Researchers at the University of Michigan have developed a tiny, low-cost, and highly precise gyroscope to aid self-driving cars and drones to remain on track even in the absence of a GPS signal. The research was supported by the Defense Advanced Research Projects Agency.
Named the Birdbath Resonating Gyro (BRG), the ultra-high-precision MEMS gyroscope is perfectly symmetrical and is made of nearly-pure glass. This will enable the device to vibrate for long periods, similar to the ringing of a wine glass. Researchers are claiming that the newly developed gyroscope is 10,000 times more accurate and is just 10 times more expensive than gyroscopes used in your typical cell phones today. Besides, this gyroscope is 1,000 times less expensive than much larger gyroscopes with similar performance.
The lately developed gyroscope will enable the use of high-precision and low-cost inertial navigation in most autonomous vehicles. To make the resonators as perfect as possible, the team took a nearly perfect sheet of pure glass, known as fused-silica, about a quarter of a millimeter thick and a blowtorch was used to heat the glass and then it was molded into a Bundt-like shape, known as a "birdbath" resonator as it resembles an upside-down birdbath. A metallic coating to the shell was then added and electrodes around it were placed to initiate and measure vibrations in the glass. The whole thing is encased in a vacuum package, about the footprint of a postage stamp and half a centimeter tall to prevent air from quickly damping out the vibrations.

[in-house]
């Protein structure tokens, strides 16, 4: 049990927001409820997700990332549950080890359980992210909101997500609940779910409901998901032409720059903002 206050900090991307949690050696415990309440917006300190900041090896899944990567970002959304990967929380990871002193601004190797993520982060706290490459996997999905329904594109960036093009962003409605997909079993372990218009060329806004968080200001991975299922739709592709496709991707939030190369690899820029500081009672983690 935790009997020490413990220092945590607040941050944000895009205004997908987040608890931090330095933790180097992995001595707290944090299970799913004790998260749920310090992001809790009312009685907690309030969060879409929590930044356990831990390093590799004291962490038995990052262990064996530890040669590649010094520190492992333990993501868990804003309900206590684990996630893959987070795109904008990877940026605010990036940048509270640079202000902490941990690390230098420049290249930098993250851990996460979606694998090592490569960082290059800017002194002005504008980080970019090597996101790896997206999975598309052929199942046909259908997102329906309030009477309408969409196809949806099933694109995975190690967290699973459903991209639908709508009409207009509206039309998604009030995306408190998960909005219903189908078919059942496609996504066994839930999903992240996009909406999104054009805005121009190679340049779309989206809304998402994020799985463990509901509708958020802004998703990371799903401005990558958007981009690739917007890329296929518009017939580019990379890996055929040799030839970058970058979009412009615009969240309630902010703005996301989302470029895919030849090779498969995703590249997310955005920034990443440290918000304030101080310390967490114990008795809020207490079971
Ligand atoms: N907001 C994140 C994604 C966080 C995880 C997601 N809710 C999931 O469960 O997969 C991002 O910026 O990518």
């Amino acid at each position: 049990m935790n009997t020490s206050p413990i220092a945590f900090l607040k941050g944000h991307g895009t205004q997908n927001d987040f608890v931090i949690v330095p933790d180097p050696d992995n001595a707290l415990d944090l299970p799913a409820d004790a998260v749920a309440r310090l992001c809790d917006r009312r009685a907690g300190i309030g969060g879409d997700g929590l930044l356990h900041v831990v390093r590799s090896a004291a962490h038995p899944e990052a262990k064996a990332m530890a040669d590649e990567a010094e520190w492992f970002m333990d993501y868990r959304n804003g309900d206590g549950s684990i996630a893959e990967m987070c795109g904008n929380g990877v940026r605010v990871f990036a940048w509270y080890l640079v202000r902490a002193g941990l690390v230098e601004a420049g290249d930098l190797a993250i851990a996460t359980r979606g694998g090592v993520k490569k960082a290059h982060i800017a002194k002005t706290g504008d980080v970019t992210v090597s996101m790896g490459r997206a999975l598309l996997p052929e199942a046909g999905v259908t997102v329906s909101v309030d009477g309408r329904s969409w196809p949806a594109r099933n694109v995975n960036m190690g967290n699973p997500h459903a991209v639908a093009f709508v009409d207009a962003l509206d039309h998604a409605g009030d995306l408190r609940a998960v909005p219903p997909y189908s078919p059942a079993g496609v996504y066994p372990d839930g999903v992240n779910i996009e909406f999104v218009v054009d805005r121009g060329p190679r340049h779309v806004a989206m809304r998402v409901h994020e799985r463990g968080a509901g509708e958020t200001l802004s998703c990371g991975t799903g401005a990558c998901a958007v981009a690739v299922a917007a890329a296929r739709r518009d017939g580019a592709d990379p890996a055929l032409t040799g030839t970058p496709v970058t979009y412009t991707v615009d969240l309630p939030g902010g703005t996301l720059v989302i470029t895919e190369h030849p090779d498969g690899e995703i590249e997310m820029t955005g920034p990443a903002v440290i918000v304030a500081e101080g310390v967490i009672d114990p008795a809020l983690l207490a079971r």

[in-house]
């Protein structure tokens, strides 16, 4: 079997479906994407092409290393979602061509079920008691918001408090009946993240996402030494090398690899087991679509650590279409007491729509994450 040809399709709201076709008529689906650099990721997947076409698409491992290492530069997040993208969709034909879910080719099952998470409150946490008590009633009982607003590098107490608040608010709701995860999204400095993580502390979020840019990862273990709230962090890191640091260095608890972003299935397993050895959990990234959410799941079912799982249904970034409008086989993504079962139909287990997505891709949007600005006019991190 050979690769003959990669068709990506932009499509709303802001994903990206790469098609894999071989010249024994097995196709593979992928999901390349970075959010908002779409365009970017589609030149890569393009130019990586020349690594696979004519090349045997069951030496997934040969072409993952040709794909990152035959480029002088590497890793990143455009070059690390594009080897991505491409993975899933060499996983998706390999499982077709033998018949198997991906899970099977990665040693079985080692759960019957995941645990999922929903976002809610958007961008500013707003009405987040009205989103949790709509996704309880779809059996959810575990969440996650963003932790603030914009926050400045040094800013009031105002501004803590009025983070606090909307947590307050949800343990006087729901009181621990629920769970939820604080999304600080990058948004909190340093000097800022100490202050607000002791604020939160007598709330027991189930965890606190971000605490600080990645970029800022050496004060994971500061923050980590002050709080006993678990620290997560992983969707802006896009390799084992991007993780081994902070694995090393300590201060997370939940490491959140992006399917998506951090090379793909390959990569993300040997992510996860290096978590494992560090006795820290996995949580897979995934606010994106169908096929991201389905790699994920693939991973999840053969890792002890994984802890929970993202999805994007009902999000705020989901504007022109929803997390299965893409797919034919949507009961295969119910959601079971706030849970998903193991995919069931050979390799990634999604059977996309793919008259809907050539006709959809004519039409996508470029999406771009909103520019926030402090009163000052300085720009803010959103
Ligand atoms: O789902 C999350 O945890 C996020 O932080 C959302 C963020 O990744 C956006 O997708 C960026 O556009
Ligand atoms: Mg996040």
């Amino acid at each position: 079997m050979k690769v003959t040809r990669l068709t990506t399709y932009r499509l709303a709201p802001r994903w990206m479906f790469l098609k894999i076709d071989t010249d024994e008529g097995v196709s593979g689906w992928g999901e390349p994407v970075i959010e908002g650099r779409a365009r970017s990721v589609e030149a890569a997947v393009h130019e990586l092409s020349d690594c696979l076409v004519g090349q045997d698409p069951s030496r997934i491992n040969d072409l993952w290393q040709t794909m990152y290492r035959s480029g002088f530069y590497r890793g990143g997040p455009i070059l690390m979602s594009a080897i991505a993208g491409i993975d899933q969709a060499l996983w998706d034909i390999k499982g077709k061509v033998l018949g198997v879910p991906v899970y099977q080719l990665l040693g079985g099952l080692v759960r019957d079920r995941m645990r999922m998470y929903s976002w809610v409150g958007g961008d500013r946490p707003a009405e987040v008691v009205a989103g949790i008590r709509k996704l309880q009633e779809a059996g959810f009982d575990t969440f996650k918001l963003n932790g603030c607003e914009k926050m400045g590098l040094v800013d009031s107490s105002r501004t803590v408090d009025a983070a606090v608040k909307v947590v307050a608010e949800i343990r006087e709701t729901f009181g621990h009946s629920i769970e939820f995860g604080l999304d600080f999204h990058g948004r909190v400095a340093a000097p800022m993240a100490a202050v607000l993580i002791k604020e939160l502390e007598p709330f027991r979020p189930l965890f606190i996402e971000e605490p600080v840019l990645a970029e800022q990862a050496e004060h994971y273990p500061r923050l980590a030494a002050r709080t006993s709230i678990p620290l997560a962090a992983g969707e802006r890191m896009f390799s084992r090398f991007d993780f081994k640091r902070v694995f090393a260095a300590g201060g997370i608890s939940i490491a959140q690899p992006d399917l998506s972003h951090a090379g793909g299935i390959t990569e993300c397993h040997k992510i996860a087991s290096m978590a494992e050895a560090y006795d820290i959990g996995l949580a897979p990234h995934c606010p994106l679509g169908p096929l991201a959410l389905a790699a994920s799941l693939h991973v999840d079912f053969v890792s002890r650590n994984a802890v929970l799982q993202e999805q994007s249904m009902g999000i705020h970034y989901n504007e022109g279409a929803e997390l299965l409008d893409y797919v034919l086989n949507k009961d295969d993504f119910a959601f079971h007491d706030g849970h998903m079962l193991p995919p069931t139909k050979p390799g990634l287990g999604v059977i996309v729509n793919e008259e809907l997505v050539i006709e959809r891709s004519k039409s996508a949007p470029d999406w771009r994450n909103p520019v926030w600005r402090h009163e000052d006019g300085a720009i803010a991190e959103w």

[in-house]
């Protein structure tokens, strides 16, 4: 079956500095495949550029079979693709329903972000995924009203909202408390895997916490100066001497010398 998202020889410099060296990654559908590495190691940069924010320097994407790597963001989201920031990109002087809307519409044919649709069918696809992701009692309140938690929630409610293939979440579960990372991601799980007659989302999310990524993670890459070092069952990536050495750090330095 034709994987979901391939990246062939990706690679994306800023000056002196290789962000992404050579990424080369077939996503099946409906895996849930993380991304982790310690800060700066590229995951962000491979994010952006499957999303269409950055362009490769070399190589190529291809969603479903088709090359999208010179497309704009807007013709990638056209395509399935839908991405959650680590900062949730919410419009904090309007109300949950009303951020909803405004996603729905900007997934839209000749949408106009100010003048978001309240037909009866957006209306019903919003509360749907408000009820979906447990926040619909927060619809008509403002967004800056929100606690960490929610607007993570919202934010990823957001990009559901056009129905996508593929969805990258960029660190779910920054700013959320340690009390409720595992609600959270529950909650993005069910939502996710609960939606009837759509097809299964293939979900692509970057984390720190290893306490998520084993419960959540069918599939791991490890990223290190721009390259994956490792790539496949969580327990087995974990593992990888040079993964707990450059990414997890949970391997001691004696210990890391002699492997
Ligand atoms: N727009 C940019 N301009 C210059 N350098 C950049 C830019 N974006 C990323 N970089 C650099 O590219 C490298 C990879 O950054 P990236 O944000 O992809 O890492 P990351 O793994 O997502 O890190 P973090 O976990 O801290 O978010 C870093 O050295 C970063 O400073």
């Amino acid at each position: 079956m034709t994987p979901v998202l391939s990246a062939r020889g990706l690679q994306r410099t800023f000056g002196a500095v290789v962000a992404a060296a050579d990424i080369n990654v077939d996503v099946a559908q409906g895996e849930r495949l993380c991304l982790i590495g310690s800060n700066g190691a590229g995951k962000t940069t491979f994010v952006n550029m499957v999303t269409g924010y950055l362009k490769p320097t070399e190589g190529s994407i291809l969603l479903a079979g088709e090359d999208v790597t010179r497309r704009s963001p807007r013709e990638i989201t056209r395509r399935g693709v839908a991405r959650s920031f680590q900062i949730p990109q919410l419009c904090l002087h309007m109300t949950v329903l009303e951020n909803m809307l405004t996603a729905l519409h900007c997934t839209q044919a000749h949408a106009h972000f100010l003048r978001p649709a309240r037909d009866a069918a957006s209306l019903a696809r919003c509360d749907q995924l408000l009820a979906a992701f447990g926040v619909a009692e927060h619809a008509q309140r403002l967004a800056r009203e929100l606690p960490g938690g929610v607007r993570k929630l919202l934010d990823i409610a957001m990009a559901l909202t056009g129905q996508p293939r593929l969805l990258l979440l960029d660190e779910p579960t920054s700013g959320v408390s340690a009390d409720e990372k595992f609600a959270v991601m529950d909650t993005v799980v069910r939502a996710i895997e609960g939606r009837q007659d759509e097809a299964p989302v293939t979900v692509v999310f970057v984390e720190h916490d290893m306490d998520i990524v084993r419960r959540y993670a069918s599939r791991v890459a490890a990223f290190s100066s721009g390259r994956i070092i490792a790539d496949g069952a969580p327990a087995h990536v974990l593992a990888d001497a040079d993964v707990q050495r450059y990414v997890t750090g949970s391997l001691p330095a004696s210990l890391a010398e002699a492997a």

The gyroscope is a nearly symmetrical mechanical resonator and resembles a Bundt pan crossed with a wine glass which is one centimeter wide. The resonator is almost perfectly symmetrical made of nearly-pure glass. The vibrating motion through the glass reveals, when how fast and by how much the gyroscope spins in space.